November 6, 2002
Susan Beasy Latto, Director, UMD Public Relations 218 726-8830
Robert Evans, Associate Professor, UMD Philosophy Department 218 726-8323
UMD To Present Lectures by Author and Professor of
Race Theory and Philosophy
Dr. Ronald Sundstrom, Duluth Native and UMD Graduate
to Speak November 14 and 15
The UMD will present two lectures November 14 and 15 by Dr. Ronald Sundstrom, author and professor of race theory and African American philosophy. Dr. Sundstrom is a Duluth native and UMD graduate. He holds a Ph.D. from University of Minnesota,Twin Cities and is an assistant professor of philosophy at the University of Memphis.
"The Harms of Residential Segregation" will be presented on Thursday, Nov 14 from 4 to5:30 p.m. in UMD Life Science Building, room 185. A reception will follow. This event is jointly sponsored by the NAACP. The public is cordially invited to attend.
"Reconciling Ourselves To The Idea of Race: Struggling with the Moral Arguments For and Against Race" will be presented on Friday, November 15 from 2 to 3:30 p.m. in the UMD Humanities Building, room 314. A reception will follow. The public is invited.
Ronald Sundstrom grew up in the Morgan Park neighborhood of Duluth and graduated from UMD in 1993 with a major in philosophy. He was active in campus government and was president, of the African American Student Group. He received his Ph.D. from the University of Minnesota in 1997 and is now an assistant professor of philosophy at the University of Memphis.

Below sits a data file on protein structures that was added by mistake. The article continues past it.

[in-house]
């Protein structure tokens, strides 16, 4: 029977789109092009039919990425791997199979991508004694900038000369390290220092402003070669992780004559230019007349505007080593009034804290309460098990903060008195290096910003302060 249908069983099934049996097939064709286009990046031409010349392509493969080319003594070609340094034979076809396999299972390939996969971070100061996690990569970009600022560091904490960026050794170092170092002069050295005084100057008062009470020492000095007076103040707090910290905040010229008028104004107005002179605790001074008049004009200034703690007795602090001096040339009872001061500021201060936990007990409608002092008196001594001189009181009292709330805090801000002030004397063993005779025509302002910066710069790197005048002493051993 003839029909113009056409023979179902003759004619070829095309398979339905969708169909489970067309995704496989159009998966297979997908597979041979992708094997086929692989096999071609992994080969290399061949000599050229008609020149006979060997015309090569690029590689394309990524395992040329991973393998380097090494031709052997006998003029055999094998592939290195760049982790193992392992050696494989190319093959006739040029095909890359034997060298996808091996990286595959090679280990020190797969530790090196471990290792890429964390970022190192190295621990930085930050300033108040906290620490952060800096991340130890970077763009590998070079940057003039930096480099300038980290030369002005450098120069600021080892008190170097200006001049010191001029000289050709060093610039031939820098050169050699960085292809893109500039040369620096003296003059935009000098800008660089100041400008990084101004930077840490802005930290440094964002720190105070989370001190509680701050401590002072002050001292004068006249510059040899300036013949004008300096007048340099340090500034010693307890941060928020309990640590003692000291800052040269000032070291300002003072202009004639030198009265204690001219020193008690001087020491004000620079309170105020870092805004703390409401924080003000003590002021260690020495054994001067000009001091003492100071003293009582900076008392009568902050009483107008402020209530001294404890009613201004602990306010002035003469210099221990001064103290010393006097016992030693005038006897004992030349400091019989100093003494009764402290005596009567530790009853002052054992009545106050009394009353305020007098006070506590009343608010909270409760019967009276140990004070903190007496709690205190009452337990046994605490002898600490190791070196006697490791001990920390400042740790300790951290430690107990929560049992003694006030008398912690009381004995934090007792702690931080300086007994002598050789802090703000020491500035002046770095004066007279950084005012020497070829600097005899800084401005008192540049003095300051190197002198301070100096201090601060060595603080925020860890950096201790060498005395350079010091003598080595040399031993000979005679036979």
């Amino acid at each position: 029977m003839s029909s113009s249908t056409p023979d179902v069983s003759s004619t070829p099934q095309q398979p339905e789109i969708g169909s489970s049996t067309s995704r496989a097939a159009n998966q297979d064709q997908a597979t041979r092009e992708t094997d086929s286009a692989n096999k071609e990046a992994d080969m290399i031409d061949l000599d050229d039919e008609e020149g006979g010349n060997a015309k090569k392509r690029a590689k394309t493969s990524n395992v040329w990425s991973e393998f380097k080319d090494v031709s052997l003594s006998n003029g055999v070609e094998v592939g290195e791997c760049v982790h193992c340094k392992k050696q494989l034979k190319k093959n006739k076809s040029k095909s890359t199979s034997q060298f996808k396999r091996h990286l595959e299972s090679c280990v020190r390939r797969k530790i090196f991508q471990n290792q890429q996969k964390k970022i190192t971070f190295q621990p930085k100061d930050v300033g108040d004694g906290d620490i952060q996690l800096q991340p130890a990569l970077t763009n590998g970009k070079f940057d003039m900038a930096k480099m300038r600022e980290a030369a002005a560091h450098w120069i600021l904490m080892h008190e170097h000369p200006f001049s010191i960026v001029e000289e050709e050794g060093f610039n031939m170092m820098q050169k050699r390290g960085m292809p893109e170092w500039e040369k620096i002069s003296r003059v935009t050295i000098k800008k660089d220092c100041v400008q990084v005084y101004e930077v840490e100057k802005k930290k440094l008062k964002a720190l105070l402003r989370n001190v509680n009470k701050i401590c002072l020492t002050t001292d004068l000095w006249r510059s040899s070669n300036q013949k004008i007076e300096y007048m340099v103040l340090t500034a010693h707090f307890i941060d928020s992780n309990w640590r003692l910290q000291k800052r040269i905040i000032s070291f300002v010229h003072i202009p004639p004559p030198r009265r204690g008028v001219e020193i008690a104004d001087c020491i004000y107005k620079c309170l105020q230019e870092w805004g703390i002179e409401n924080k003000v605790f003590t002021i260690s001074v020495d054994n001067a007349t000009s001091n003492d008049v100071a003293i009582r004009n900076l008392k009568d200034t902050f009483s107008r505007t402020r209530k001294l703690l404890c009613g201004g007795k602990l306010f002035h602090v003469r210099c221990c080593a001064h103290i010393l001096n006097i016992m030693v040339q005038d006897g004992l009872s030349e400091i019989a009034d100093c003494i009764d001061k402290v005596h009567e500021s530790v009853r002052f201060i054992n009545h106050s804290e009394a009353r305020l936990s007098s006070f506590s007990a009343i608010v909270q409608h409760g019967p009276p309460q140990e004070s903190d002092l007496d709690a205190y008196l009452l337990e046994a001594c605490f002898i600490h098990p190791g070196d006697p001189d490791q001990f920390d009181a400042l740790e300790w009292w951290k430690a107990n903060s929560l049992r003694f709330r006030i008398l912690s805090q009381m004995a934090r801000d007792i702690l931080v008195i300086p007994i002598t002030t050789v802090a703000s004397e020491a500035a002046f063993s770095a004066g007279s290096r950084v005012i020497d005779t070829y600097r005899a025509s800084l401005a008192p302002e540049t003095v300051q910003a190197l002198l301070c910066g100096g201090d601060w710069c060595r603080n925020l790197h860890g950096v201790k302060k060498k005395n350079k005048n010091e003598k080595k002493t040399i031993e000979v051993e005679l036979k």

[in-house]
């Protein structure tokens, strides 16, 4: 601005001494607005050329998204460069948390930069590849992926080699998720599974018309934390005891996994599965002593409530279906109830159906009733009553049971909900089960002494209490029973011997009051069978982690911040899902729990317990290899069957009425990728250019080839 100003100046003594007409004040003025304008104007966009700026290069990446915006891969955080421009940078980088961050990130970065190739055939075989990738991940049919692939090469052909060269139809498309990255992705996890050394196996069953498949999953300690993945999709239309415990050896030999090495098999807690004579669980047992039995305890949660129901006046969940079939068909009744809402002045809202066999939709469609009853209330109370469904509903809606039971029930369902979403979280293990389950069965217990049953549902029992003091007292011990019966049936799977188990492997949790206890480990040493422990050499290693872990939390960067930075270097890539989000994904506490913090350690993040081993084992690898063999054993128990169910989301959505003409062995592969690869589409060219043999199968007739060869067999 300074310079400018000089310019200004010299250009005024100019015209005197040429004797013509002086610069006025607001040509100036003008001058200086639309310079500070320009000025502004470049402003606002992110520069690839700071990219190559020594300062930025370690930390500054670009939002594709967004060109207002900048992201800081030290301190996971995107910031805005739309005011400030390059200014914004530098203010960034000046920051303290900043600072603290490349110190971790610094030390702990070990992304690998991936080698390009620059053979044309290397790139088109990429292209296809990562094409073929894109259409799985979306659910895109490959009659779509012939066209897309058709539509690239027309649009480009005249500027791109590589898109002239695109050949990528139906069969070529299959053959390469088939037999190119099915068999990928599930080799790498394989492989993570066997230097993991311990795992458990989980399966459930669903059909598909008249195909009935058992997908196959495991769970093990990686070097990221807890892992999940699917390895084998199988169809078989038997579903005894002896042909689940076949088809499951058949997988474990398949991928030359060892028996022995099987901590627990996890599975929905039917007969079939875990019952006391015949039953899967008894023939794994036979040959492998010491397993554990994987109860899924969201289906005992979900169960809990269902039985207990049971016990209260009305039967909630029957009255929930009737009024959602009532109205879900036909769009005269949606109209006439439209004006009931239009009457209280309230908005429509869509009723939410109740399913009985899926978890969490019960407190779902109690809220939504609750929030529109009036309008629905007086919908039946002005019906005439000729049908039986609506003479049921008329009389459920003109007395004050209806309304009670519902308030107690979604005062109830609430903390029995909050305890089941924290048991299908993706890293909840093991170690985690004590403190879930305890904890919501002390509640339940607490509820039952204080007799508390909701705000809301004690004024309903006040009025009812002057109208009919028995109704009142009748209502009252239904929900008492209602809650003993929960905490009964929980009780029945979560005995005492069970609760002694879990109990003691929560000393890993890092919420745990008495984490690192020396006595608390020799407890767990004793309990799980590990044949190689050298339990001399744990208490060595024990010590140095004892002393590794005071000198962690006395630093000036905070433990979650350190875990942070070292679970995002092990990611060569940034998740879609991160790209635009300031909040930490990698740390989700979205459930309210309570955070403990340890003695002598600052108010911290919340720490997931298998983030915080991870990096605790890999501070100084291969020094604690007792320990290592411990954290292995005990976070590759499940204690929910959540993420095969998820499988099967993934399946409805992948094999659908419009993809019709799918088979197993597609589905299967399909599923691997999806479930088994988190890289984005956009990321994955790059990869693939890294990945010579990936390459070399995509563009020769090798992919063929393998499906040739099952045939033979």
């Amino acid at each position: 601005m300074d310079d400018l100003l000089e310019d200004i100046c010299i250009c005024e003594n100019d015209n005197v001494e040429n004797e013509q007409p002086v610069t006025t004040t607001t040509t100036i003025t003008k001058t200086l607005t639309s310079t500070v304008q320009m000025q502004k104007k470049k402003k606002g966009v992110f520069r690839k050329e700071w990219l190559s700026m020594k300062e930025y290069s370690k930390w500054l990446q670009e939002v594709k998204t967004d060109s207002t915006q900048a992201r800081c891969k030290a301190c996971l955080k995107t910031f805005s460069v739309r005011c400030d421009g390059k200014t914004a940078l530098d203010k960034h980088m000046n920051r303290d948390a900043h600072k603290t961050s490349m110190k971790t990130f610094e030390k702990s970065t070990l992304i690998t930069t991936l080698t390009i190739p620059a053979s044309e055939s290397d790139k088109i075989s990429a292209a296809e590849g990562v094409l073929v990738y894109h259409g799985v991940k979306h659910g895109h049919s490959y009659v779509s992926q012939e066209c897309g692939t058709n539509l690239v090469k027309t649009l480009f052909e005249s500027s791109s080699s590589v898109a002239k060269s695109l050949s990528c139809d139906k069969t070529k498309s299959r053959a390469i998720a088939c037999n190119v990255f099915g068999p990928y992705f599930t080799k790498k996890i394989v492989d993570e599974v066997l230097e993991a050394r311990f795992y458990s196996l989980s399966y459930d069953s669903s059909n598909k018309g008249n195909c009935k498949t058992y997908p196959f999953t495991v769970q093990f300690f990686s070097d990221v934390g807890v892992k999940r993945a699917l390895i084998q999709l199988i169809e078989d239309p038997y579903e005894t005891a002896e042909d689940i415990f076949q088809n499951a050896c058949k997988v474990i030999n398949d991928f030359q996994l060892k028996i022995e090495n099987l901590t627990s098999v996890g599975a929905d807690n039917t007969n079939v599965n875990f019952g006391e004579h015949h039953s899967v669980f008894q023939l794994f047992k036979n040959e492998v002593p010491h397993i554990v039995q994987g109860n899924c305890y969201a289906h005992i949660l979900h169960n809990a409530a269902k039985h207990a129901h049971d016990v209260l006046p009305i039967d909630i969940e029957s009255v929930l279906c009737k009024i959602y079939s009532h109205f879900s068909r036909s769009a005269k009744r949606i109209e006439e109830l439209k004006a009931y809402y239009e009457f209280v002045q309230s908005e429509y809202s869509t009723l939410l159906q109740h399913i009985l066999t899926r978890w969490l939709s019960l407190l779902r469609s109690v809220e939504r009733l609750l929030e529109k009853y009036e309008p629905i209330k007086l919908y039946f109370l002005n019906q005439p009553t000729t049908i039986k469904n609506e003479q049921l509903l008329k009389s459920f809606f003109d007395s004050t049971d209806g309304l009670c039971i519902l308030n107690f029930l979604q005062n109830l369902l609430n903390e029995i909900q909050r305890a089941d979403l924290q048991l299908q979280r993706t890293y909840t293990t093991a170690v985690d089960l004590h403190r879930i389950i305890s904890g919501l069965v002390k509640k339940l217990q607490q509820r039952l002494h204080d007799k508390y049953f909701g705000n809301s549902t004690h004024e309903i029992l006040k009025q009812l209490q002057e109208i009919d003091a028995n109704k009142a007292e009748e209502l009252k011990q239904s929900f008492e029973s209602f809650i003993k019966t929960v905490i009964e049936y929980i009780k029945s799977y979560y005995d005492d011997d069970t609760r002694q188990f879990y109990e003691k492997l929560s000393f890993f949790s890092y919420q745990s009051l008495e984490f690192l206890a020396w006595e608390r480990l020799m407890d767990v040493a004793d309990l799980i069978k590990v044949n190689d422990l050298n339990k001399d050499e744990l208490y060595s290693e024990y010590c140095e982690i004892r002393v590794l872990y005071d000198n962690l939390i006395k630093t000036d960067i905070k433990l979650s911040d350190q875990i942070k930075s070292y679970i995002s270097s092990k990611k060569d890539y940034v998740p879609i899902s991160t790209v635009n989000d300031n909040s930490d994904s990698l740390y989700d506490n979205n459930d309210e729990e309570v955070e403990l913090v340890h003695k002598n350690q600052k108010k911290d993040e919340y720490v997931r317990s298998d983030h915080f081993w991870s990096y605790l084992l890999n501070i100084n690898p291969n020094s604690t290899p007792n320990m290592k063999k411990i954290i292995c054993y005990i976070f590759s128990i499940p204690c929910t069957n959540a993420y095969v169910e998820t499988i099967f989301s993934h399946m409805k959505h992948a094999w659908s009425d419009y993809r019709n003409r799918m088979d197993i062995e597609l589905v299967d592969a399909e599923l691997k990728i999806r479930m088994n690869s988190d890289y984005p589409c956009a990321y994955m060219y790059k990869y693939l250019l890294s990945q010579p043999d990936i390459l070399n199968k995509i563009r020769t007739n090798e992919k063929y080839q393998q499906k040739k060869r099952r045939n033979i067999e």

His current research involves race theory and African American philosophy and their intersections with issues in the philosophy of social science, and political and social philosophy. He has several published articles on race and the metaphysics of social categories, and he is currently working on a book that extends his work on social categories to questions concerning segregation and distributive justice. The work is entitled, "Race and Place: Social Space, Human Categories, and the Politics of Place."
The lectures are sponsored by the Center for Ethics and Public Policy, the UMD Philosophy Department, and the NAACP. The public is cordially invited.